Mohs Case Before & After - Infiltrative Basal Cell Carcinoma

Mohs illustration

A 77 year-old male patient presented to our clinic complaining of a sore lesion on his left ear (Figure 1).  He stated that the spot had been tender and bleeding for several months and that it had been frozen with liquid nitrogen four times in the last two years, with no improvement.

Figure 1.


A biopsy of the lesion revealed an infiltrative basal cell carcinoma.  While basal cell carcinoma is typically slow growing and not very aggressive, this particular type (infiltrative) is known for demonstrating a more aggressive behavior and a more destructive course.  After discussing treatment options including Mohs surgery, radiation therapy, and oral targeted therapy, the patient and his wife felt that surgery would be the best option due to its high cure rate.  The patient was also concerned about the cosmetic result, and repair options for the possible resulting defect were discussed.


The surgery and microscopic evaluation of the tissue revealed a very aggressive tumor that had invaded the cartilage of the ear.  After three stages of surgery the final defect involved the entire back edge of the ear and a significant portion of the cartilage (Figures 2-3).  Luckily, the Mohs procedure allowed for some of the cartilage to be saved, which would later aid in the reconstruction.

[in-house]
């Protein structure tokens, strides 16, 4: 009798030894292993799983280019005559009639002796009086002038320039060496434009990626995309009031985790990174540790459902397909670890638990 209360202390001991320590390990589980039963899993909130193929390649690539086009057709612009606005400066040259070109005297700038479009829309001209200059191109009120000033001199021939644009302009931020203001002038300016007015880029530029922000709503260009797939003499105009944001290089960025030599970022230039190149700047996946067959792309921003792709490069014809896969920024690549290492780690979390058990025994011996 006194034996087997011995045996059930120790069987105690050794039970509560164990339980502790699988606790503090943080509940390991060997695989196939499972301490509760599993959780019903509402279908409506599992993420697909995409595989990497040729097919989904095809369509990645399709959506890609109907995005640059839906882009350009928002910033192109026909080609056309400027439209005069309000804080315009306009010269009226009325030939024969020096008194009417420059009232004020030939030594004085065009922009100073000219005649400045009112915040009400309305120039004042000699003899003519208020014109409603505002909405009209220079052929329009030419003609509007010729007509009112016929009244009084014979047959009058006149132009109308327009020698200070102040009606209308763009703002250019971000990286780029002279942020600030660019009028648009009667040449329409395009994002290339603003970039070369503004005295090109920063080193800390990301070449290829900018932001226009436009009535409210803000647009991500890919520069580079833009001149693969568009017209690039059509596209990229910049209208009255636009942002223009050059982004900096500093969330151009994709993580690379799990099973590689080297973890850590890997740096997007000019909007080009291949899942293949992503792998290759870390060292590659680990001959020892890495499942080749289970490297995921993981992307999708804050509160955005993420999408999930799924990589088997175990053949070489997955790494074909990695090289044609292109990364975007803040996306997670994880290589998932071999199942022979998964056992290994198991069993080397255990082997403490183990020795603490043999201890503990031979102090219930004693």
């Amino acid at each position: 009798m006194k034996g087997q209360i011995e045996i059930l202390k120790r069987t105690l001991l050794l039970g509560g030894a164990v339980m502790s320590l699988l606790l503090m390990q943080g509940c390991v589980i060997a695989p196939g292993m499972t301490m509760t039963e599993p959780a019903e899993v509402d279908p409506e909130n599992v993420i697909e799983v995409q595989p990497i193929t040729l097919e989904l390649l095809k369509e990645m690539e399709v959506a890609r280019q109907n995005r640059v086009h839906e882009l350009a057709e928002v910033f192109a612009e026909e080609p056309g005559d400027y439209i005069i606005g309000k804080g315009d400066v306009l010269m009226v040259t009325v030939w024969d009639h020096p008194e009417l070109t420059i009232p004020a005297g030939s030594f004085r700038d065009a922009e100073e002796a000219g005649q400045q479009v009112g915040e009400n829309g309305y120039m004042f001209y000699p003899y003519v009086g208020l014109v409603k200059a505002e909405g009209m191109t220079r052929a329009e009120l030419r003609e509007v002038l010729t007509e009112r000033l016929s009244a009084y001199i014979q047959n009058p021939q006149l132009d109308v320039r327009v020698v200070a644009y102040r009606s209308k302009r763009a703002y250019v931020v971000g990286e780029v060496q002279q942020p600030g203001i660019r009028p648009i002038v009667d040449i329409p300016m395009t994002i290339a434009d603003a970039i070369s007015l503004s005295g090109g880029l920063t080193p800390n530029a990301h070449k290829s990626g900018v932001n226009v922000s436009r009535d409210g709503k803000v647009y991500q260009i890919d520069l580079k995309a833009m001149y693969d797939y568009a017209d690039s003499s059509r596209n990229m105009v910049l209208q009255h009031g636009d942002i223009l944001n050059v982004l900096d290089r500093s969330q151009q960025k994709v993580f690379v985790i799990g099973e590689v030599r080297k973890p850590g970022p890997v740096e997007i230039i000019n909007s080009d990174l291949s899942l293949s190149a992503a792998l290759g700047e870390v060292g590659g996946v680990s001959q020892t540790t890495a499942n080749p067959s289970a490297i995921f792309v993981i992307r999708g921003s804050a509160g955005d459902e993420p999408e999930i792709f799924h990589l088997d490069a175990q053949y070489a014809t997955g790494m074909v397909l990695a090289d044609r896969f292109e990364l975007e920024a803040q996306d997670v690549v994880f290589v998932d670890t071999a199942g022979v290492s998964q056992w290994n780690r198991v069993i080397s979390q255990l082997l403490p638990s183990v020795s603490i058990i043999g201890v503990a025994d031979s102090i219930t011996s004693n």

Figure 2.

Figure 3.


The patient stressed the importance of the cosmetic look of his ear and after seeing the defect he was doubtful that his ear would ever look normal again.  To solve this problem, we decided upon what is called an interpolation flap.  This particular flap closure involves taking skin from the tissue behind the ear (the postauricular area) and attaching it to the ear itself.  While doing this we leave a significant portion of the skin attached to the scalp so that the flap of skin has significant blood supply to survive and heal (Figure 4).

Figure 4.


The skin was left in this position for 18 days (Figure 5), at which point the flap is separated from its attachment to the scalp and the ear is rebuilt using the freed skin (Figure 6).

Figure 5.

Figure 6 – One week after the final repair


If you have been diagnosed with a non-melanoma skin cancer and have been told you need to have Mohs surgery, then come see Dr. David Roy at Pine Belt Dermatology to discuss any and all concerns you may have. Skin cancer diagnoses are never comfortable to receive, and neither is being told you need to have the cancer surgically removed, but at Pine Belt Dermatology we do our best to place your mind at ease and provide you with the highest quality in the Hattiesburg and Laurel area. If you have a history of skin cancer, or a family history of skin cancer, strongly consider seeing Pine Belt Dermatology for the most optimal results!

Dr. David Roy Lead Pine Belt Dermatology Physician

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